Republicans Slow To 'Reset' Despite Election Autopsy Report
DAVID GREENE, HOST:
And let's dig a little deeper now into that Republican approach to immigration reform. Three months ago, the Republican National Committee unveiled its Growth and Opportunity Project, essentially a post-mortem of what went wrong for Republicans in 2012. It said there needed to be a shift in tone to appeal to young people, women and Latinos. And the report made a single policy recommendation: Pass immigration reform.
NPR's Mara Liasson explores why that has been such difficult advice to follow.
MARA LIASSON, BYLINE: The RNC's autopsy report helped reveal some of the deepest internal conflicts in the Republican Party, says Dan Schnur, a former Republican strategist who now runs the Jesse Unruh Institute of Politics at the University of Southern California.
DAN SCHNUR: The challenge for the report is it's a very, very smart template for electing a Republican president of the United States. But a lot of GOP House members, particularly the more conservative members, don't see it as being particularly relevant. And, in fact, many see it as detrimental to their own prospects for reelection.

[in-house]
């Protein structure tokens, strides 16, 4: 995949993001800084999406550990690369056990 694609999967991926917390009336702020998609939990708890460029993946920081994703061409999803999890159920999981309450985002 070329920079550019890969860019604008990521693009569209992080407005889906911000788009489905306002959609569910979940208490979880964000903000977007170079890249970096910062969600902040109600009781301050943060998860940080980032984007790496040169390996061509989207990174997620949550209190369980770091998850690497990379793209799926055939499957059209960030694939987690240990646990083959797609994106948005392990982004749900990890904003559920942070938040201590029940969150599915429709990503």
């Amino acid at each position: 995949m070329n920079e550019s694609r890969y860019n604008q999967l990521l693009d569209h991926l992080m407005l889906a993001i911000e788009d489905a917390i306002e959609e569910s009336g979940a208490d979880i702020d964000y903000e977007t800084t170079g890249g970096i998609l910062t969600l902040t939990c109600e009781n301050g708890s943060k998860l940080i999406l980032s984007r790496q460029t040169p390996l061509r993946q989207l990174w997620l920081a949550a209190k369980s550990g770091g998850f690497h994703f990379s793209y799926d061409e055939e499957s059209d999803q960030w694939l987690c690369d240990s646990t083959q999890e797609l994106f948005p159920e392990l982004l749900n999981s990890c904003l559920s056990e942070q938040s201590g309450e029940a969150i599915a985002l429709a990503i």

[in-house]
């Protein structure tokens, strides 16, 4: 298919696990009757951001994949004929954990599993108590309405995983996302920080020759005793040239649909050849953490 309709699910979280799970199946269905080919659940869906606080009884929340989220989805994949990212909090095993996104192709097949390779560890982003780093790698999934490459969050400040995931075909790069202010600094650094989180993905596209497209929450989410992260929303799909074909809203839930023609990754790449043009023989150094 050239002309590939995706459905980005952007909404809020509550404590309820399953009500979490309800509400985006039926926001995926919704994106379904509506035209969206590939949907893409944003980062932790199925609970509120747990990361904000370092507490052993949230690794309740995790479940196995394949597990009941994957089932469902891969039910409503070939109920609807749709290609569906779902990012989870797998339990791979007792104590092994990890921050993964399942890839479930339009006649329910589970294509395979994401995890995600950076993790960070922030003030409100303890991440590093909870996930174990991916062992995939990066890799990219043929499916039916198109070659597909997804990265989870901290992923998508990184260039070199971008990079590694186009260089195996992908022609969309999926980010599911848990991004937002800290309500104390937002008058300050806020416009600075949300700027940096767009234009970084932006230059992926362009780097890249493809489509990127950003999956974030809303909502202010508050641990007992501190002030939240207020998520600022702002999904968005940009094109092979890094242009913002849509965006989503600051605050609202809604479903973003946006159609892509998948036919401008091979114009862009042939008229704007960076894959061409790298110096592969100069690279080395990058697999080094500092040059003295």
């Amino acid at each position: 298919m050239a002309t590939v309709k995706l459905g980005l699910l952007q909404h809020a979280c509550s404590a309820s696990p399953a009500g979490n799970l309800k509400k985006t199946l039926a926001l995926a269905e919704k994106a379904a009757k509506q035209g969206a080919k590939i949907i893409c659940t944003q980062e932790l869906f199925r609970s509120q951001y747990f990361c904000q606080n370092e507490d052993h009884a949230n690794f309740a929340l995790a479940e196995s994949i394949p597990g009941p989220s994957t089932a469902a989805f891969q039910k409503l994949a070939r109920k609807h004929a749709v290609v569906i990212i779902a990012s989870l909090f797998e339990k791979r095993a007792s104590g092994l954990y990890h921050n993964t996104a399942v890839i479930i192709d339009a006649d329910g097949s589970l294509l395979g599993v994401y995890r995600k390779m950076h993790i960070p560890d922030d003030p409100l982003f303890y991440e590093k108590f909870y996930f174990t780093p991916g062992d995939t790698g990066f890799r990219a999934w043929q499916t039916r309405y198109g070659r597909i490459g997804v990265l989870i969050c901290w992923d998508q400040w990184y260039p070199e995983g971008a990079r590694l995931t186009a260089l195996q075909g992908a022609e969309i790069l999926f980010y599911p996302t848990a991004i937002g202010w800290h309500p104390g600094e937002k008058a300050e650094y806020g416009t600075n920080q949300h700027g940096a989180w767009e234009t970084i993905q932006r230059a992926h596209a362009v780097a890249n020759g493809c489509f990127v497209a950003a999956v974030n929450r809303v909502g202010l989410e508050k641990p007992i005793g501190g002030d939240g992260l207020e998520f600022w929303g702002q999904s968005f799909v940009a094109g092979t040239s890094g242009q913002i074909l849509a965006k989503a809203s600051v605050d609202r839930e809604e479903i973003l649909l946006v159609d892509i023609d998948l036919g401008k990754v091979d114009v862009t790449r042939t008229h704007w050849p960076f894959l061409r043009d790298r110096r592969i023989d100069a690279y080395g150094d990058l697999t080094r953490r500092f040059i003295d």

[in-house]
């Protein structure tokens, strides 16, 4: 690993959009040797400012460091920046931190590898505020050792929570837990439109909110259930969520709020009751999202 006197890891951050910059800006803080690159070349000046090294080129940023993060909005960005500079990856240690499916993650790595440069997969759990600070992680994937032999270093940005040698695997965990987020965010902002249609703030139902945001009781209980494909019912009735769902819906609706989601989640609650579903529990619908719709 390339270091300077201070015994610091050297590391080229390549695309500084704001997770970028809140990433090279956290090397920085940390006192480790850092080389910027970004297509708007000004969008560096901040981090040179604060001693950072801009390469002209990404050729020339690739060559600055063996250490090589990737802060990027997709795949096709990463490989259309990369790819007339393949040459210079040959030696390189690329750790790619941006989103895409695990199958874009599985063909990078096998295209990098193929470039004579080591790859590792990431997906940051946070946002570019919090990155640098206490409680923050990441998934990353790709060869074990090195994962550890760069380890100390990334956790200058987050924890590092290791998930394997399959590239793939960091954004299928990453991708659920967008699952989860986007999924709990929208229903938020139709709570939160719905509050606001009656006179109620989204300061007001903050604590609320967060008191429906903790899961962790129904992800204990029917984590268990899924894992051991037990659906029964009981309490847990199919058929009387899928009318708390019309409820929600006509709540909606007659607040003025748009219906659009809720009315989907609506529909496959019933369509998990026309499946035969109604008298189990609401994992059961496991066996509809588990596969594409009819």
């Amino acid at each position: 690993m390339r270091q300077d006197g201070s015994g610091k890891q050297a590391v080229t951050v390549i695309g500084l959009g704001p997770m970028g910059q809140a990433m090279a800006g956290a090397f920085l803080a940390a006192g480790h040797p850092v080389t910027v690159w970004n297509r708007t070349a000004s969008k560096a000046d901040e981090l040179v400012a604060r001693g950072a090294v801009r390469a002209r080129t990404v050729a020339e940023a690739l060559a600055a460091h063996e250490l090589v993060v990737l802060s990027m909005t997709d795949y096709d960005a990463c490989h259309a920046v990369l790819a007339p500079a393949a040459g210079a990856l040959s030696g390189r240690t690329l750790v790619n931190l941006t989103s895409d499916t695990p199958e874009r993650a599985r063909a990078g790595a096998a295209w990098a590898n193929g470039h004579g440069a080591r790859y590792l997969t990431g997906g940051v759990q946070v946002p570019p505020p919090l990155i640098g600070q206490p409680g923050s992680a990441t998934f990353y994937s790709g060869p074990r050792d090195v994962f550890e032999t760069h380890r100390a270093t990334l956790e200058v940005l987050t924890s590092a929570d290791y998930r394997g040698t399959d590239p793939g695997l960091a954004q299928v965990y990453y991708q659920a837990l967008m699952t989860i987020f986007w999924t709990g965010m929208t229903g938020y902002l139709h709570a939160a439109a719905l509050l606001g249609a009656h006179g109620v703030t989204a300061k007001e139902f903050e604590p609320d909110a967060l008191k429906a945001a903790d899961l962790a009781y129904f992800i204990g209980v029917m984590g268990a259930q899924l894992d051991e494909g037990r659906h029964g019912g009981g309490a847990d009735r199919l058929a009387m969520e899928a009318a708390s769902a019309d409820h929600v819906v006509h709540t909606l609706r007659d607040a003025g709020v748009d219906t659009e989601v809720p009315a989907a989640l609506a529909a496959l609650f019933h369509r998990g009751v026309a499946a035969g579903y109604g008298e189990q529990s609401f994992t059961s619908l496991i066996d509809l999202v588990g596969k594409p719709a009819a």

LIASSON: Not surprisingly the Democratic Party is taking every opportunity to showcase the gap between the report's recommendations and the actions of rank and file Republicans. The DNC recently put out a video, highlighting events like this one.
(SOUNDBITE OF A POLITICAL AD)
LIASSON: Republicans interested in a reset for the party are worried about immigration, because the number of Hispanic voters is exploding. Every year half a million more Hispanics become eligible to vote. But in the House of Representatives, only 10 percent of Republican-held districts are more than 25 percent Hispanic. And that's one reason why, after 14 Republicans joined Democrats to pass a comprehensive immigration bill in the Senate, the House is balking.